SEMIFINAL 1: MCINTYRE VS SPELMAN.
After a cagey and uneventful first round, Spelman decided to go for broke in the second but got caught and touched down with a glove to receive a standing count. He then regrouped and tried a more cautious approach which paid off as he knocked down McIntyre with a right hook. They both reverted to cagey in the last round and, although McIntyre seemed to have edged it by landing the cleaner shots, it was Dec to secure his place in the final with a majority decision that saw two judges scoring 28-29 for him while the third had it a draw with 29-29.
SEMIFINAL 2: PITTERS VS BACON.
True to form, Bacon spent the first session pressing the action but Pitters was more effective controlling the pace with the jab followed up occasionally by his right cross. Again, after 1 round Shakan had it all figured out and knocked down Georgii twice with left hooks to the body. Bacon was unable to rise after the second one and the fight was stopped at 2:13.
FINAL: SPELMAN VS PITTERS.
A very brave Dec Spelman overcame an early knock down in the first to keep coming undeterred for the whole 3 rounds, his face covered in a mask made of his own blood. His best spell was probably in the third where he managed to get through effectively although sporadically but overall Pitters was just too confident and smart. He did not try to impress by going for a third stoppage but offered instead an elusive target putting his natural attributes to good use and firing shots from a variety of angles. A very good technical performance to crown his night of triumph. Shakan campaigned at Cruiserweight prior to this event and will be looking to move forward in whatever division offers the best opportunities at the moment. He surely has the size and tools to excel in both.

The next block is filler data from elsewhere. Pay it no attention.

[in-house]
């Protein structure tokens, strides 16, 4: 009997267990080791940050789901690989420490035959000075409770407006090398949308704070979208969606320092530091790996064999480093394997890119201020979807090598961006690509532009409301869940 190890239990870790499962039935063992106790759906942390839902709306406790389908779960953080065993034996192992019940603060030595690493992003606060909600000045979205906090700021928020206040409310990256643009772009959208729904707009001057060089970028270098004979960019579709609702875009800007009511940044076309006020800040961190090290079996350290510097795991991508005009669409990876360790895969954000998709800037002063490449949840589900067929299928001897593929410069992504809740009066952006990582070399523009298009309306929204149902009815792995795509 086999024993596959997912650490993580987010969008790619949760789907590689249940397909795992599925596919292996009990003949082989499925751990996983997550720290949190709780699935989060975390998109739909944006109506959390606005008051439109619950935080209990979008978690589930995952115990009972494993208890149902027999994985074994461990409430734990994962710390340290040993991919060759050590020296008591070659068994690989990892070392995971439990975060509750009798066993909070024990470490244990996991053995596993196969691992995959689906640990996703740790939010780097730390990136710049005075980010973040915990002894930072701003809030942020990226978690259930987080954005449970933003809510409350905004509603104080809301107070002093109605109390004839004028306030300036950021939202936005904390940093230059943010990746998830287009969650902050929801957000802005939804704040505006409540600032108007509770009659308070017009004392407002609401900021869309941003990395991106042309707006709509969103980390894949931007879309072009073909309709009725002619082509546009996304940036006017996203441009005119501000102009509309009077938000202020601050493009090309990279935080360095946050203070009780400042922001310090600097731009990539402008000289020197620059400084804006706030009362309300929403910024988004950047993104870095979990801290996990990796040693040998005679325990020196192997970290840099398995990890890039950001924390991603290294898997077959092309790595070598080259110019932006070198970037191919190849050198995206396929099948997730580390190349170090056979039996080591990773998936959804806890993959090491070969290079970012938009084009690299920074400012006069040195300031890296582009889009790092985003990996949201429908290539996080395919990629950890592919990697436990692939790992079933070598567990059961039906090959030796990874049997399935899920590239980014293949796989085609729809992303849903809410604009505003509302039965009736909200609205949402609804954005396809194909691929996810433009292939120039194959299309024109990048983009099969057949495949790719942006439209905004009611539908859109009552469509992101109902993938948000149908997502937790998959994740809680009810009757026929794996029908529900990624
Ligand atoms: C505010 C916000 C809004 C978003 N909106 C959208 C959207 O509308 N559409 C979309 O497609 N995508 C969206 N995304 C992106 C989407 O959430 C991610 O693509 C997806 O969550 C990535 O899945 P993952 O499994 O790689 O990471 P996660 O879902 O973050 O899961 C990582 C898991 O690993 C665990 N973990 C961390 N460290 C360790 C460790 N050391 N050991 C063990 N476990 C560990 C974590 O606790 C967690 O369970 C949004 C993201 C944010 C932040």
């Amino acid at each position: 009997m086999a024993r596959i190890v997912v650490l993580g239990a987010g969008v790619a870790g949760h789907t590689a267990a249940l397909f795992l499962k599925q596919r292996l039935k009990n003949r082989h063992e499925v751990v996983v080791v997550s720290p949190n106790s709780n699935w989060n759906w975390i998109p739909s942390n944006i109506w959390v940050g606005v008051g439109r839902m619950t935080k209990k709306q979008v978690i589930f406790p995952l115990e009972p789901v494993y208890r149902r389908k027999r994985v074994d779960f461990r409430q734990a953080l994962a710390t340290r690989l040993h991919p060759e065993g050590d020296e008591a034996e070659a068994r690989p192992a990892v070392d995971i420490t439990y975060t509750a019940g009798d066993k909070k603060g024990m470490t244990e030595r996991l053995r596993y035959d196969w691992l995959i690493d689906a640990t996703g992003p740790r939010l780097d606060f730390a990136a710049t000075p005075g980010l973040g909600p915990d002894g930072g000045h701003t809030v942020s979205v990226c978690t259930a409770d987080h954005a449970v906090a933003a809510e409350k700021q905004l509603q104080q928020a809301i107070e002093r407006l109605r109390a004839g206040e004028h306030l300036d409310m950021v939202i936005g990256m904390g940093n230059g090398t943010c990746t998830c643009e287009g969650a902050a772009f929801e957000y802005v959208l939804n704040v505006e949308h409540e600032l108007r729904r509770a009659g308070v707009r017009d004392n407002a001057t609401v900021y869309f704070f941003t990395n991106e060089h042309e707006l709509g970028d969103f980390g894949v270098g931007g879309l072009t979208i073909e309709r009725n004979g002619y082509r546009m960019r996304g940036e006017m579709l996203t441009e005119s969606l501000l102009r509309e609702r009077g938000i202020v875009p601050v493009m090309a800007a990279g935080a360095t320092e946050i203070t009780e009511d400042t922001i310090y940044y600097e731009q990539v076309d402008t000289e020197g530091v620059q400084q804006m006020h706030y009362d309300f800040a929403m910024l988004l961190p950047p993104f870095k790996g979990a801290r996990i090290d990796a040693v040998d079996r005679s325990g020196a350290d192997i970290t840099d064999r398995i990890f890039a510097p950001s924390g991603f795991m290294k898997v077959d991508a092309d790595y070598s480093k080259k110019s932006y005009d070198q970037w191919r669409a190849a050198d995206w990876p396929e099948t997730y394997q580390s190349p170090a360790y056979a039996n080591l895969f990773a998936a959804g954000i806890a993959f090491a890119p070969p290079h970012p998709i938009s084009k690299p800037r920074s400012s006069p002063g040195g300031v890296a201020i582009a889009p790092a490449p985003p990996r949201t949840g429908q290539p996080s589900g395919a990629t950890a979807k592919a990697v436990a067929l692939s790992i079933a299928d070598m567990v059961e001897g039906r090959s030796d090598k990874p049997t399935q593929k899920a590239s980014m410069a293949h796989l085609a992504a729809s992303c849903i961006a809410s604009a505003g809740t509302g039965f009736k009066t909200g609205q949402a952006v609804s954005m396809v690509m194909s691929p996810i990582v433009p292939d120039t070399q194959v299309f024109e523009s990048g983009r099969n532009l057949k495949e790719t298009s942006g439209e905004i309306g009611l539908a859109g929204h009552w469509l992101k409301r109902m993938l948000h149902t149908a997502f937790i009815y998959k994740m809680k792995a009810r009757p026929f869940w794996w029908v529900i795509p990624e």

Shakan Pitters drops Dec Spelman early in the first! pic.twitter.com/wJsghfAX0G
— Ultimate Boxxer (@ultimateboxxer) November 3, 2018
Also on the card, Super middleweight Idris Virgo (3-0) won a completely one sided decision over 4 rounds against Valdas Balciauskas (3-14, 2 kos) by scores of 40-36 on all three cards.
It was overall a very entertaining night of boxing although the venue, which is more likely designed for music events, did not prove ideal from a logistical point of view. The ring was built on a stage that completely blocked the view of 3 sides of it making hard to appreciate the action unless seating right in front. Everyone working outside of the ropes (commentators, judges, cameraman and corner men) had to be squashed on the sides. Also, the security seemed to be unaware of the existence of a media section which was on the far left side of the club from where you enjoyed a great of view of the cameraman’s back. This report was done by looking at the TV screen on the wall, which defeats the point to travel to do a live report. A bit of a letdown compared to the grandeur of the Manchester instalment but these points are raised constructively in the hope that this format will keep evolving and perfecting as it is good for both fighters and fans and the action in itself was absolute quality from start to finish.